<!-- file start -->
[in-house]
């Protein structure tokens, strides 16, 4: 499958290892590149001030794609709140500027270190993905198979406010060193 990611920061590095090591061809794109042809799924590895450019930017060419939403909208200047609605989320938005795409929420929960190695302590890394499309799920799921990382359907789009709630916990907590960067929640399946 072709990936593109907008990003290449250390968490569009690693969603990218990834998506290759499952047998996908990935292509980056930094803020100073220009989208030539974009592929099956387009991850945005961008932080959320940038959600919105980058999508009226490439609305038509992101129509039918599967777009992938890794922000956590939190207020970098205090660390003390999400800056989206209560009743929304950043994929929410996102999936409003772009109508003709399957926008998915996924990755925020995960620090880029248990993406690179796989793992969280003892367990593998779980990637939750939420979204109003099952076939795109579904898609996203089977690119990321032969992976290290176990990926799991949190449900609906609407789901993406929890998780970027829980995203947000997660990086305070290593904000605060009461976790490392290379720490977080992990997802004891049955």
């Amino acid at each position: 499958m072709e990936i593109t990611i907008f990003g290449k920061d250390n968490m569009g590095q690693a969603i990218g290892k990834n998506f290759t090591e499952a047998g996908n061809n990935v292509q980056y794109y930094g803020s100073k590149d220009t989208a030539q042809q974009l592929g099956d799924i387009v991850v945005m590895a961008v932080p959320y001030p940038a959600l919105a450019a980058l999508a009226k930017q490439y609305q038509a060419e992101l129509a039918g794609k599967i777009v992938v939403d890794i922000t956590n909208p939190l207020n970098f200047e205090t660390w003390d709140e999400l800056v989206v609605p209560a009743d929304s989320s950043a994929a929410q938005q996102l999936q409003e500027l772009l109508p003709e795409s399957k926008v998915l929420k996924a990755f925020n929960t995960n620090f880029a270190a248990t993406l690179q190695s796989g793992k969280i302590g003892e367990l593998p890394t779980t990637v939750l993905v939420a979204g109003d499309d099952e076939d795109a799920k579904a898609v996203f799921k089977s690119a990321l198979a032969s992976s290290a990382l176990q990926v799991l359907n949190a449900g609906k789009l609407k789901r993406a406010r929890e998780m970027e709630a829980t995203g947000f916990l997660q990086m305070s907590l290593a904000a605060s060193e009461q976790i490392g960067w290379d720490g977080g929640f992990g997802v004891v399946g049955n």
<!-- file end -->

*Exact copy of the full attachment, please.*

[in-house]
């Protein structure tokens, strides 16, 4: 499958290892590149001030794609709140500027270190993905198979406010060193 990611920061590095090591061809794109042809799924590895450019930017060419939403909208200047609605989320938005795409929420929960190695302590890394499309799920799921990382359907789009709630916990907590960067929640399946 072709990936593109907008990003290449250390968490569009690693969603990218990834998506290759499952047998996908990935292509980056930094803020100073220009989208030539974009592929099956387009991850945005961008932080959320940038959600919105980058999508009226490439609305038509992101129509039918599967777009992938890794922000956590939190207020970098205090660390003390999400800056989206209560009743929304950043994929929410996102999936409003772009109508003709399957926008998915996924990755925020995960620090880029248990993406690179796989793992969280003892367990593998779980990637939750939420979204109003099952076939795109579904898609996203089977690119990321032969992976290290176990990926799991949190449900609906609407789901993406929890998780970027829980995203947000997660990086305070290593904000605060009461976790490392290379720490977080992990997802004891049955």
């Amino acid at each position: 499958m072709e990936i593109t990611i907008f990003g290449k920061d250390n968490m569009g590095q690693a969603i990218g290892k990834n998506f290759t090591e499952a047998g996908n061809n990935v292509q980056y794109y930094g803020s100073k590149d220009t989208a030539q042809q974009l592929g099956d799924i387009v991850v945005m590895a961008v932080p959320y001030p940038a959600l919105a450019a980058l999508a009226k930017q490439y609305q038509a060419e992101l129509a039918g794609k599967i777009v992938v939403d890794i922000t956590n909208p939190l207020n970098f200047e205090t660390w003390d709140e999400l800056v989206v609605p209560a009743d929304s989320s950043a994929a929410q938005q996102l999936q409003e500027l772009l109508p003709e795409s399957k926008v998915l929420k996924a990755f925020n929960t995960n620090f880029a270190a248990t993406l690179q190695s796989g793992k969280i302590g003892e367990l593998p890394t779980t990637v939750l993905v939420a979204g109003d499309d099952e076939d795109a799920k579904a898609v996203f799921k089977s690119a990321l198979a032969s992976s290290a990382l176990q990926v799991l359907n949190a449900g609906k789009l609407k789901r993406a406010r929890e998780m970027e709630a829980t995203g947000f916990l997660q990086m305070s907590l290593a904000a605060s060193e009461q976790i490392g960067w290379d720490g977080g929640f992990g997802v004891v399946g049955n």